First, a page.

Leah Aharoni’s “Undermining unity at the Kotel won’t make Reform great again” (op-ed JJ, July 11) is so riddled with mistakes and faulty metaphors that we are compelled to respond in order to set the record straight. http://jewishjournal.com/opinion/221495/undermining-unity-kotel-wont-make-reform-great/

Ms. Aharoni began her tirade against the international Reform and Conservative movements, the Jewish Federations of North America, and Women of the Wall in our advocacy of an egalitarian and equal prayer space at the holiest site in Judaism by citing a Chassidic tale in which a father tells his son that “If you want to be taller, make yourself a mound and get up on it. But don’t drive your brother into a hole.”

We in the Israeli and international liberal religious community are not trying to knock anyone down. All we are doing is reminding the Prime Minister and his government that the Kotel Agreement that he himself initiated and oversaw negotiations in good faith led by Jewish Agency Director Natan Sharansky is about equal recognition for all Jewish religious streams in Israel and preserving Israeli democracy.

Despite Ms. Aharoni’s false claim that our protest is a way to prop up a failing liberal Judaism, the facts are otherwise. The liberal movements in fact are growing rapidly.

Her claim that Reform and Conservative Judaism represent only a combined 25% of American Jews is wrong according to the Pew Survey that reports that 35% of the American Jewish community is Reform and 18% are Conservative (http://www.pewforum.org/2013/10/01/jewish-american-beliefs-attitudes-culture-survey/)

Her statement is pure nonsense that “Outside of North America, in Israel, Europe, Russia, and Australia, when Jews want to pray they go to an Orthodox synagogue, even if they are not observant in their private life. Reform and Conservative movements are negligible there.”

There are, in fact, vibrant Reform and Conservative movements and synagogues in every country in the world where there is a Jewish community.

Ms. Aharoni’s claim that “the main reason the Kotel is run like an Orthodox synagogue [is because for] the overwhelming majority of Jews worldwide, this is the face of Jewish holy places” is also false.

The Kotel became an orthodox “synagogue” after 1967 because the Chief Rabbi of the army was given jurisdiction over the area and because the Israeli government has handed over the official power of religion to the most extreme and fanatical ultra-Orthodox authorities.

The Kotel area is a national site and we in the non-Orthodox world believe it should be open and accessible to all. After the Kotel Agreement was made, Prime Minister Netanyahu said with pride that the agreement now enabled the Kotel to be “one wall for one people.”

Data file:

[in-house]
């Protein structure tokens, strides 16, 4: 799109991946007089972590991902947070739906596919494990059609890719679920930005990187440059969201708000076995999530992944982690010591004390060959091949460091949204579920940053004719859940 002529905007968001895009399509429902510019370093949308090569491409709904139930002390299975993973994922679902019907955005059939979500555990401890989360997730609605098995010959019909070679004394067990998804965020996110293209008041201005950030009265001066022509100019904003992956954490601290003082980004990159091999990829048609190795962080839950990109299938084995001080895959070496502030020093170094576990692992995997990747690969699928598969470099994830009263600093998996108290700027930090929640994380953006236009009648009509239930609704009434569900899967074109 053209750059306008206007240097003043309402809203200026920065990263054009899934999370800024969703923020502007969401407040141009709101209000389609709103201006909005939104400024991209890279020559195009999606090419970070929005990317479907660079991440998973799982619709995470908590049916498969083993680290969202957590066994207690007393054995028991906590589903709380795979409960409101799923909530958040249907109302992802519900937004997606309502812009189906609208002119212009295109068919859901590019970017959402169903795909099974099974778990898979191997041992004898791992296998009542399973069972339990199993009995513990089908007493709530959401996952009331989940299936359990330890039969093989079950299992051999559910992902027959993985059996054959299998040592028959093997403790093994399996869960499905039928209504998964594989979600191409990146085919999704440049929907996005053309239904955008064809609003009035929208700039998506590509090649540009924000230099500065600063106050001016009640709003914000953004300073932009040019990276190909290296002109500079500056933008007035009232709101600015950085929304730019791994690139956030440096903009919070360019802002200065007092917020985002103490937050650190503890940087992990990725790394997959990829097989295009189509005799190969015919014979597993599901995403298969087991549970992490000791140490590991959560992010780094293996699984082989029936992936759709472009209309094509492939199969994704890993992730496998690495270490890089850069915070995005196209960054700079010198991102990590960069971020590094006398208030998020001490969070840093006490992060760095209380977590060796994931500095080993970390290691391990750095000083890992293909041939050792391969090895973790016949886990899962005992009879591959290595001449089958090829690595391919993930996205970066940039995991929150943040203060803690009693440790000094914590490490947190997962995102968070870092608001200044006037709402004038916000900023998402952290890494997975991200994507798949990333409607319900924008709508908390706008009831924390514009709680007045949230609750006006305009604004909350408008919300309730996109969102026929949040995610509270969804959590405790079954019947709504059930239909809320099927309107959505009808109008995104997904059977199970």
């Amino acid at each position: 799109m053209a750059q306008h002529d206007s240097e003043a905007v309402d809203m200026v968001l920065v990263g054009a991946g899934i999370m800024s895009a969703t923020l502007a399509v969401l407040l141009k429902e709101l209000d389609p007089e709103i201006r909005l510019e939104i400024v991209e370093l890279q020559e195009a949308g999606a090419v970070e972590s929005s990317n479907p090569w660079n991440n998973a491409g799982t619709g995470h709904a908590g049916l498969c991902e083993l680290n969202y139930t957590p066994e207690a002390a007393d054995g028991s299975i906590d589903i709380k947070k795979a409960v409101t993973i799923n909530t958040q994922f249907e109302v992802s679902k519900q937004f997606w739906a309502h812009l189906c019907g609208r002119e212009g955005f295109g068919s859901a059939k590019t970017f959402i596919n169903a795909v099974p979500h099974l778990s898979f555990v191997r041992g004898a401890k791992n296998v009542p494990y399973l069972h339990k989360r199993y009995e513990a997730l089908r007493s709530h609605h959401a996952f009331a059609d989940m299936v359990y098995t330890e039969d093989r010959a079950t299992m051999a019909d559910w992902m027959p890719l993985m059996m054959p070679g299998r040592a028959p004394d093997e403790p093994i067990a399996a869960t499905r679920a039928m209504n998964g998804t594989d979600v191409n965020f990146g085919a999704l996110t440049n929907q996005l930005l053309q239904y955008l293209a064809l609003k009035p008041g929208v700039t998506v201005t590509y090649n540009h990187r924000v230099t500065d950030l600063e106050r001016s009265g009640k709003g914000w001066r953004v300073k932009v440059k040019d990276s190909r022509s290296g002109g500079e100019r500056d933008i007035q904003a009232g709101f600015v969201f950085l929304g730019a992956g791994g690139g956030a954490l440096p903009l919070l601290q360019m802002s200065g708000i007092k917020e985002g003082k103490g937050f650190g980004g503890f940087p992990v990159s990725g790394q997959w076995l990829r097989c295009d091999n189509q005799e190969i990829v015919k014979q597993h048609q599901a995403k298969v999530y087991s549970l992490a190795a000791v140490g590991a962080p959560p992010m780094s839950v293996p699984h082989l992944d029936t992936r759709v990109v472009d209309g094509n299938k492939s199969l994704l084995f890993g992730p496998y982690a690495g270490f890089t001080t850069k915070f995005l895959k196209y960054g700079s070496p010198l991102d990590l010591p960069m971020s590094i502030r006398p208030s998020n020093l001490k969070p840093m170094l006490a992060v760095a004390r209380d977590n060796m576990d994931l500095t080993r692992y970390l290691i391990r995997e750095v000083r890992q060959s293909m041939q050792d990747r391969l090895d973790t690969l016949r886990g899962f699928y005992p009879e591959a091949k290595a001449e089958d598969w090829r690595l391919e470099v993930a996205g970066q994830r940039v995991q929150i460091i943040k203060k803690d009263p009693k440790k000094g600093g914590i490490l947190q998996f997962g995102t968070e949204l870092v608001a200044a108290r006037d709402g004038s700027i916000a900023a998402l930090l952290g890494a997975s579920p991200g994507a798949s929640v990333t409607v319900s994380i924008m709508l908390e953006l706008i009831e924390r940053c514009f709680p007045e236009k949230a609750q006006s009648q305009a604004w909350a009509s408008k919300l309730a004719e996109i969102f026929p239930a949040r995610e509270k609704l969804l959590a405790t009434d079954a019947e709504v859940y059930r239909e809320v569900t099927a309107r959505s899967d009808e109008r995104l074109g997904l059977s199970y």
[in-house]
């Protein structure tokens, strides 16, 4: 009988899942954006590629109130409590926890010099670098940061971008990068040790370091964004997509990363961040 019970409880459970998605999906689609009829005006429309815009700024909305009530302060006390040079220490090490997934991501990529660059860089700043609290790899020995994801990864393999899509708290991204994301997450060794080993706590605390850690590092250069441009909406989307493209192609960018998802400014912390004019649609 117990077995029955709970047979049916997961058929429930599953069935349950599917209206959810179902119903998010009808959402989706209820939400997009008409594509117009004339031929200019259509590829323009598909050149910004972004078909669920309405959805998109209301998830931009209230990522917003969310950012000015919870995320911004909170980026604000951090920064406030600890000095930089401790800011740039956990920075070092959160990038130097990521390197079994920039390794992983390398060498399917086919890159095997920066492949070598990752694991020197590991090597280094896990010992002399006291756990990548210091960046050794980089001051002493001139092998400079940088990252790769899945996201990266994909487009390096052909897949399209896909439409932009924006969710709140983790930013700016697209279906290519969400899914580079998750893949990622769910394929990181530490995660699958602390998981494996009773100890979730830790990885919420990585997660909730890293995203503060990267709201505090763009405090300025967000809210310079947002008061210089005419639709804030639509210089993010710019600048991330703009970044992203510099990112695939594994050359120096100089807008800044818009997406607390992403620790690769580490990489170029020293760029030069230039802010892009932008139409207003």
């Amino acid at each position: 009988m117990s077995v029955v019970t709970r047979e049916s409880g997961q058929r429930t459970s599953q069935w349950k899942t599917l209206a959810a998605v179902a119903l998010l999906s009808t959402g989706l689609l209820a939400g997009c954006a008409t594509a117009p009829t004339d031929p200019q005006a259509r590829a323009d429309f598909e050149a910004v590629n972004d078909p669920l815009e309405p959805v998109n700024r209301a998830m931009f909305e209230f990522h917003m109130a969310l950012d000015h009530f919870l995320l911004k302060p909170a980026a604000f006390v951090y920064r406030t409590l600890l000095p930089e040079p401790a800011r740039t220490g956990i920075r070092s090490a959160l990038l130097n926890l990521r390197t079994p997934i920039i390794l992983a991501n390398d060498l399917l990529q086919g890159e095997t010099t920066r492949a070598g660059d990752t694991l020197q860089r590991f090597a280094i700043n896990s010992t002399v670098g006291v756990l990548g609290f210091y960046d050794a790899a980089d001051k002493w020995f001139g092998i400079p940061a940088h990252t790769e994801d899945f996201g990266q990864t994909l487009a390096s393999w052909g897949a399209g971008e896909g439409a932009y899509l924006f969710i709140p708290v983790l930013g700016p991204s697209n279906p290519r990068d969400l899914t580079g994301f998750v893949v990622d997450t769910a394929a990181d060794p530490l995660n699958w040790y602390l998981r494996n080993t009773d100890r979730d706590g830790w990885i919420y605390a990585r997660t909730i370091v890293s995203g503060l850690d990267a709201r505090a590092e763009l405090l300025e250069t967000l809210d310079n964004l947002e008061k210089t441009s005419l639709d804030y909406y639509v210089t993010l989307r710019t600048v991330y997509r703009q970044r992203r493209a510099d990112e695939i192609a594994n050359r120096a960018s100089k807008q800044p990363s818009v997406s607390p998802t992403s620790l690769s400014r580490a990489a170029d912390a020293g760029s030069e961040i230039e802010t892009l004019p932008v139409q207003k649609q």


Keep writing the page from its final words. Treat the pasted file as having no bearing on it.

Ms. Aharoni wrote: “By creating an alternative at the Kotel, Judaism’s holiest place, the liberal movements had hoped to create legitimacy in the eyes of Israeli and visiting Jews. For if you can pray this way at the Kotel, why not look up (or establish) a liberal community back home. While I disagree with the Reform and Conservative rejection of the Torah, attracting new membership is certainly their prerogative. But tearing the holiest Jewish site apart is not the way to do it. Questioning the relationship between Israel and Diaspora Jewry only hurts all of us. Bashing the Israeli Orthodox community isn’t what’s going to make the liberal movements great again.”

No – Ms. Aharoni. Our idea is to grant equal access to the Kotel as a national site to the majority of Israelis who do not consider themselves Orthodox and who would like to pray there without interference by the extremist Orthodox authorities.

Ms. Aharoni’s most egregious accusation is her assertion that we in the Reform and Conservative movements reject the Torah. To the contrary, we in the liberal streams believe that women ought to have the right and to be able to read and hear the Torah at the Kotel just like men.

We are not bashing Israeli Orthodoxy, though we vehemently disagree with its claim to be the only true and authentic expression of Judaism. Rather, we insist that Orthodoxy and the liberal movements should have equal rights to pray according to our customs and values at the Kotel. We do not at all wish to supplant Orthodoxy.

Ms. Aharoni says that “Maybe they [Reform Jews] should consider what makes traditional Jewish practice attractive to young Jews and do more of that.”

She ought to realize that extremist Orthodox religious claims that there is only one way to practice Judaism is among of the single greatest turn-offs to the younger generation of Diaspora Jews and is one of the reasons that young Jews are turning away from the State of Israel.

In her op-ed, Ms. Aharoni is called the “co-founder of Women For the Wall.” Her organization is to be distinguished from “Women of the Wall” which has been the driving force for equal rights for women at the holiest site in Judaism for more than 25 years. Ms. Aharoni has nothing to do with that large group of Israeli Jewish women.

Rabbi Josh Weinberg, President, Association of Reform Zionists of America (ARZA)

Rabbi John Rosove, National Chairperson, Association of Reform Zionists of America (ARZA)